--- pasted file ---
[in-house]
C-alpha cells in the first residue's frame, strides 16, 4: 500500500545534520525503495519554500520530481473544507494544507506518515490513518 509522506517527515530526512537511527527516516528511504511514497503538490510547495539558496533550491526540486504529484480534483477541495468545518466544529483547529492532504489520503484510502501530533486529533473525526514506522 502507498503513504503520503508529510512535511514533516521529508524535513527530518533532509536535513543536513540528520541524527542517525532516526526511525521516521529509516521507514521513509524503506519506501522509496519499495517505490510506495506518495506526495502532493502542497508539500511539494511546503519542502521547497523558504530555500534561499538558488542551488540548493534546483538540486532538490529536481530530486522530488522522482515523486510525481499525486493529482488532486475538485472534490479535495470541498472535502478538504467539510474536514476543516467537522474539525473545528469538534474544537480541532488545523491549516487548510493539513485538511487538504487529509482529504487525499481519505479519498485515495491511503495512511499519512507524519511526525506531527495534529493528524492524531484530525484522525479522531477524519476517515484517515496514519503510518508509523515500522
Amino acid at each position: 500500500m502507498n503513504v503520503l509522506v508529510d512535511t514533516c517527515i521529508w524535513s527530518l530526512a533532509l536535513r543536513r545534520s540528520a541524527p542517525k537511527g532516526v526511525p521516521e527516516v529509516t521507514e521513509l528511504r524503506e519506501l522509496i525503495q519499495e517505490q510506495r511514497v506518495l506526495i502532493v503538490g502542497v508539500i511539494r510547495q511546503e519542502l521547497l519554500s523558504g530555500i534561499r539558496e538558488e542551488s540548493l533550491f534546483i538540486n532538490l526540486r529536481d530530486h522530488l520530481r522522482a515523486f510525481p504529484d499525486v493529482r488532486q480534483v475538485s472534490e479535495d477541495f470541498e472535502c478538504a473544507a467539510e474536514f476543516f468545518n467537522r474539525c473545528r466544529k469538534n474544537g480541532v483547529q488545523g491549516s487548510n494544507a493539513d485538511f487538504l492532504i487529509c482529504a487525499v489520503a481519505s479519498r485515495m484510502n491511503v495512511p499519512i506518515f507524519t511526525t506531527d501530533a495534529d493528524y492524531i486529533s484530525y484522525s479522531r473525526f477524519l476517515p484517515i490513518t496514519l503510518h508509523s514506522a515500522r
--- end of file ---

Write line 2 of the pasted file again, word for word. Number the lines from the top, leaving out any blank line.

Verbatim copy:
C-alpha cells in the first residue's frame, strides 16, 4: 500500500545534520525503495519554500520530481473544507494544507506518515490513518 509522506517527515530526512537511527527516516528511504511514497503538490510547495539558496533550491526540486504529484480534483477541495468545518466544529483547529492532504489520503484510502501530533486529533473525526514506522 502507498503513504503520503508529510512535511514533516521529508524535513527530518533532509536535513543536513540528520541524527542517525532516526526511525521516521529509516521507514521513509524503506519506501522509496519499495517505490510506495506518495506526495502532493502542497508539500511539494511546503519542502521547497523558504530555500534561499538558488542551488540548493534546483538540486532538490529536481530530486522530488522522482515523486510525481499525486493529482488532486475538485472534490479535495470541498472535502478538504467539510474536514476543516467537522474539525473545528469538534474544537480541532488545523491549516487548510493539513485538511487538504487529509482529504487525499481519505479519498485515495491511503495512511499519512507524519511526525506531527495534529493528524492524531484530525484522525479522531477524519476517515484517515496514519503510518508509523515500522